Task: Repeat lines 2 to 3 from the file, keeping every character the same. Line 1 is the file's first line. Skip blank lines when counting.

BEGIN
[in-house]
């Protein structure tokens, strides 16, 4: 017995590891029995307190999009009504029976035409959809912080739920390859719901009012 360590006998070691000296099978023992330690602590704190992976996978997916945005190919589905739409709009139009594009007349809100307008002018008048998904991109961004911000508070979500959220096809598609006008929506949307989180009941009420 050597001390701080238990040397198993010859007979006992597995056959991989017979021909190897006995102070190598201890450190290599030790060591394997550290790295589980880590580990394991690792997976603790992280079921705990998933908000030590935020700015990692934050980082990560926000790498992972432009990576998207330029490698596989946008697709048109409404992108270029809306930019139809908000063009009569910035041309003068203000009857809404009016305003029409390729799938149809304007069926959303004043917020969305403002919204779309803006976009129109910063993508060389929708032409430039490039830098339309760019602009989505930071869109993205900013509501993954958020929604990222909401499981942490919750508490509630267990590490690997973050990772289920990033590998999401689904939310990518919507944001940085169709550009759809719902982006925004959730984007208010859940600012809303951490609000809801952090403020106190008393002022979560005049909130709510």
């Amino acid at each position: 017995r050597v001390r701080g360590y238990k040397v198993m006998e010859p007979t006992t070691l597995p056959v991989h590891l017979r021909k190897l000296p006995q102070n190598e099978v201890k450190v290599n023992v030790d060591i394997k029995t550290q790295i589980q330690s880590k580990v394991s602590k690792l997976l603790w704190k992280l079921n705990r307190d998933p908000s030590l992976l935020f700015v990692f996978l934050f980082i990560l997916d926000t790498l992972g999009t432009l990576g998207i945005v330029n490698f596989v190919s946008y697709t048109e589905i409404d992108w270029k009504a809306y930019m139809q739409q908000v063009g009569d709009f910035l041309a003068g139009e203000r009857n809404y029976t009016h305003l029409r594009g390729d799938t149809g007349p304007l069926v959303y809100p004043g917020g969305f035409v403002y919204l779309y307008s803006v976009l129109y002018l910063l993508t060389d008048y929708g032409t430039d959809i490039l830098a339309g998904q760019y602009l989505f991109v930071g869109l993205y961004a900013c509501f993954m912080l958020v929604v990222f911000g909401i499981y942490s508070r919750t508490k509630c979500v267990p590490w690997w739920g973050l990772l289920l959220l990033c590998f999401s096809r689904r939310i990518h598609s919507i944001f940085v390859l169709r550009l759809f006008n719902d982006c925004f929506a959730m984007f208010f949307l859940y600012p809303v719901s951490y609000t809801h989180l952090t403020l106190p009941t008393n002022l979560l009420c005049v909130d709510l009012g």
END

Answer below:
């Protein structure tokens, strides 16, 4: 017995590891029995307190999009009504029976035409959809912080739920390859719901009012 360590006998070691000296099978023992330690602590704190992976996978997916945005190919589905739409709009139009594009007349809100307008002018008048998904991109961004911000508070979500959220096809598609006008929506949307989180009941009420 050597001390701080238990040397198993010859007979006992597995056959991989017979021909190897006995102070190598201890450190290599030790060591394997550290790295589980880590580990394991690792997976603790992280079921705990998933908000030590935020700015990692934050980082990560926000790498992972432009990576998207330029490698596989946008697709048109409404992108270029809306930019139809908000063009009569910035041309003068203000009857809404009016305003029409390729799938149809304007069926959303004043917020969305403002919204779309803006976009129109910063993508060389929708032409430039490039830098339309760019602009989505930071869109993205900013509501993954958020929604990222909401499981942490919750508490509630267990590490690997973050990772289920990033590998999401689904939310990518919507944001940085169709550009759809719902982006925004959730984007208010859940600012809303951490609000809801952090403020106190008393002022979560005049909130709510």
């Amino acid at each position: 017995r050597v001390r701080g360590y238990k040397v198993m006998e010859p007979t006992t070691l597995p056959v991989h590891l017979r021909k190897l000296p006995q102070n190598e099978v201890k450190v290599n023992v030790d060591i394997k029995t550290q790295i589980q330690s880590k580990v394991s602590k690792l997976l603790w704190k992280l079921n705990r307190d998933p908000s030590l992976l935020f700015v990692f996978l934050f980082i990560l997916d926000t790498l992972g999009t432009l990576g998207i945005v330029n490698f596989v190919s946008y697709t048109e589905i409404d992108w270029k009504a809306y930019m139809q739409q908000v063009g009569d709009f910035l041309a003068g139009e203000r009857n809404y029976t009016h305003l029409r594009g390729d799938t149809g007349p304007l069926v959303y809100p004043g917020g969305f035409v403002y919204l779309y307008s803006v976009l129109y002018l910063l993508t060389d008048y929708g032409t430039d959809i490039l830098a339309g998904q760019y602009l989505f991109v930071g869109l993205y961004a900013c509501f993954m912080l958020v929604v990222f911000g909401i499981y942490s508070r919750t508490k509630c979500v267990p590490w690997w739920g973050l990772l289920l959220l990033c590998f999401s096809r689904r939310i990518h598609s919507i944001f940085v390859l169709r550009l759809f006008n719902d982006c925004f929506a959730m984007f208010f949307l859940y600012p809303v719901s951490y609000t809801h989180l952090t403020l106190p009941t008393n002022l979560l009420c005049v909130d709510l009012g």